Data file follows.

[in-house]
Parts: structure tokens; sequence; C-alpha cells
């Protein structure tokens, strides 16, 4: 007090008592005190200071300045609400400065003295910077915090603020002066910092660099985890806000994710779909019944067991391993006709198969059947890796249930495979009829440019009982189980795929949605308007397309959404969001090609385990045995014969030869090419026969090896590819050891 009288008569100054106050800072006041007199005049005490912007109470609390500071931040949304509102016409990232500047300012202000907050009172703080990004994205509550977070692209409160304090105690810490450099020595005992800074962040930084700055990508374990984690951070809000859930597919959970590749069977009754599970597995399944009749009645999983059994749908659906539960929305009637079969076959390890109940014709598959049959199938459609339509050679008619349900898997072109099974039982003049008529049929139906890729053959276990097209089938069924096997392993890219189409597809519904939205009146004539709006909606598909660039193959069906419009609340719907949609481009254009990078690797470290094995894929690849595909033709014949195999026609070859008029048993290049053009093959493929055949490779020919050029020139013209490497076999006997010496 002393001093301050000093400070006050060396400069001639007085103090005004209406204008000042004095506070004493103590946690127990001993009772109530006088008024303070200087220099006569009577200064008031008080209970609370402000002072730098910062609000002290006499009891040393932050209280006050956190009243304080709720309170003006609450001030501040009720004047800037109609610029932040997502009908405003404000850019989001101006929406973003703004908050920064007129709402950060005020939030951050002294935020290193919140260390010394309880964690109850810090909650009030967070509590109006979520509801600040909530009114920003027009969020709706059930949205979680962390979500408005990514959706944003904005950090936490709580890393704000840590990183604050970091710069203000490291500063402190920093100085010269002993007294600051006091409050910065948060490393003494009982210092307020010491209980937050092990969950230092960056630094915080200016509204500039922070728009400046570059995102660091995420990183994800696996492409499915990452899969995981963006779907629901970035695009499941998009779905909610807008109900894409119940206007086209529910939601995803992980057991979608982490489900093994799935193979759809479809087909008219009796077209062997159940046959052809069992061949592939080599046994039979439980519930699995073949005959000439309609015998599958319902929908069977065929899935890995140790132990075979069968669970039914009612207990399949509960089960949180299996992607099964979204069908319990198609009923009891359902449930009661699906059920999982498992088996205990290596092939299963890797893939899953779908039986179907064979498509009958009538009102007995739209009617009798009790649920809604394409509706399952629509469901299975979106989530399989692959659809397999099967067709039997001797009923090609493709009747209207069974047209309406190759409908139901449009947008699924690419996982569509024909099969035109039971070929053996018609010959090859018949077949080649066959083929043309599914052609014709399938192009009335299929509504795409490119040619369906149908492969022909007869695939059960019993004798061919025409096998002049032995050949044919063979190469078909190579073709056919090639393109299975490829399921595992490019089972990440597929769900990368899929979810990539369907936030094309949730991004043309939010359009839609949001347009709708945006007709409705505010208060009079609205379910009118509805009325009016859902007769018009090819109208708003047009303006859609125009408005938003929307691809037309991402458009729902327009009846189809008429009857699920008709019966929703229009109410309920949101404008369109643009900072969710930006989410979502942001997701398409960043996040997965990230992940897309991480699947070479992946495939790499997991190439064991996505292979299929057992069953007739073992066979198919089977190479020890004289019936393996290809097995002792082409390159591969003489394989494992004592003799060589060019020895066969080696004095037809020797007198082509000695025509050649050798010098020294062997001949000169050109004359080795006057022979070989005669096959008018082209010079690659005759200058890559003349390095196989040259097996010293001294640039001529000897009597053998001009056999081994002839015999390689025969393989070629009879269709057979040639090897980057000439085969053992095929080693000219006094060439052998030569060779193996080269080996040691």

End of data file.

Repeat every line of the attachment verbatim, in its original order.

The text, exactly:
[in-house]
Parts: structure tokens; sequence; C-alpha cells
């Protein structure tokens, strides 16, 4: 007090008592005190200071300045609400400065003295910077915090603020002066910092660099985890806000994710779909019944067991391993006709198969059947890796249930495979009829440019009982189980795929949605308007397309959404969001090609385990045995014969030869090419026969090896590819050891 009288008569100054106050800072006041007199005049005490912007109470609390500071931040949304509102016409990232500047300012202000907050009172703080990004994205509550977070692209409160304090105690810490450099020595005992800074962040930084700055990508374990984690951070809000859930597919959970590749069977009754599970597995399944009749009645999983059994749908659906539960929305009637079969076959390890109940014709598959049959199938459609339509050679008619349900898997072109099974039982003049008529049929139906890729053959276990097209089938069924096997392993890219189409597809519904939205009146004539709006909606598909660039193959069906419009609340719907949609481009254009990078690797470290094995894929690849595909033709014949195999026609070859008029048993290049053009093959493929055949490779020919050029020139013209490497076999006997010496 002393001093301050000093400070006050060396400069001639007085103090005004209406204008000042004095506070004493103590946690127990001993009772109530006088008024303070200087220099006569009577200064008031008080209970609370402000002072730098910062609000002290006499009891040393932050209280006050956190009243304080709720309170003006609450001030501040009720004047800037109609610029932040997502009908405003404000850019989001101006929406973003703004908050920064007129709402950060005020939030951050002294935020290193919140260390010394309880964690109850810090909650009030967070509590109006979520509801600040909530009114920003027009969020709706059930949205979680962390979500408005990514959706944003904005950090936490709580890393704000840590990183604050970091710069203000490291500063402190920093100085010269002993007294600051006091409050910065948060490393003494009982210092307020010491209980937050092990969950230092960056630094915080200016509204500039922070728009400046570059995102660091995420990183994800696996492409499915990452899969995981963006779907629901970035695009499941998009779905909610807008109900894409119940206007086209529910939601995803992980057991979608982490489900093994799935193979759809479809087909008219009796077209062997159940046959052809069992061949592939080599046994039979439980519930699995073949005959000439309609015998599958319902929908069977065929899935890995140790132990075979069968669970039914009612207990399949509960089960949180299996992607099964979204069908319990198609009923009891359902449930009661699906059920999982498992088996205990290596092939299963890797893939899953779908039986179907064979498509009958009538009102007995739209009617009798009790649920809604394409509706399952629509469901299975979106989530399989692959659809397999099967067709039997001797009923090609493709009747209207069974047209309406190759409908139901449009947008699924690419996982569509024909099969035109039971070929053996018609010959090859018949077949080649066959083929043309599914052609014709399938192009009335299929509504795409490119040619369906149908492969022909007869695939059960019993004798061919025409096998002049032995050949044919063979190469078909190579073709056919090639393109299975490829399921595992490019089972990440597929769900990368899929979810990539369907936030094309949730991004043309939010359009839609949001347009709708945006007709409705505010208060009079609205379910009118509805009325009016859902007769018009090819109208708003047009303006859609125009408005938003929307691809037309991402458009729902327009009846189809008429009857699920008709019966929703229009109410309920949101404008369109643009900072969710930006989410979502942001997701398409960043996040997965990230992940897309991480699947070479992946495939790499997991190439064991996505292979299929057992069953007739073992066979198919089977190479020890004289019936393996290809097995002792082409390159591969003489394989494992004592003799060589060019020895066969080696004095037809020797007198082509000695025509050649050798010098020294062997001949000169050109004359080795006057022979070989005669096959008018082209010079690659005759200058890559003349390095196989040259097996010293001294640039001529000897009597053998001009056999081994002839015999390689025969393989070629009879269709057979040639090897980057000439085969053992095929080693000219006094060439052998030569060779193996080269080996040691």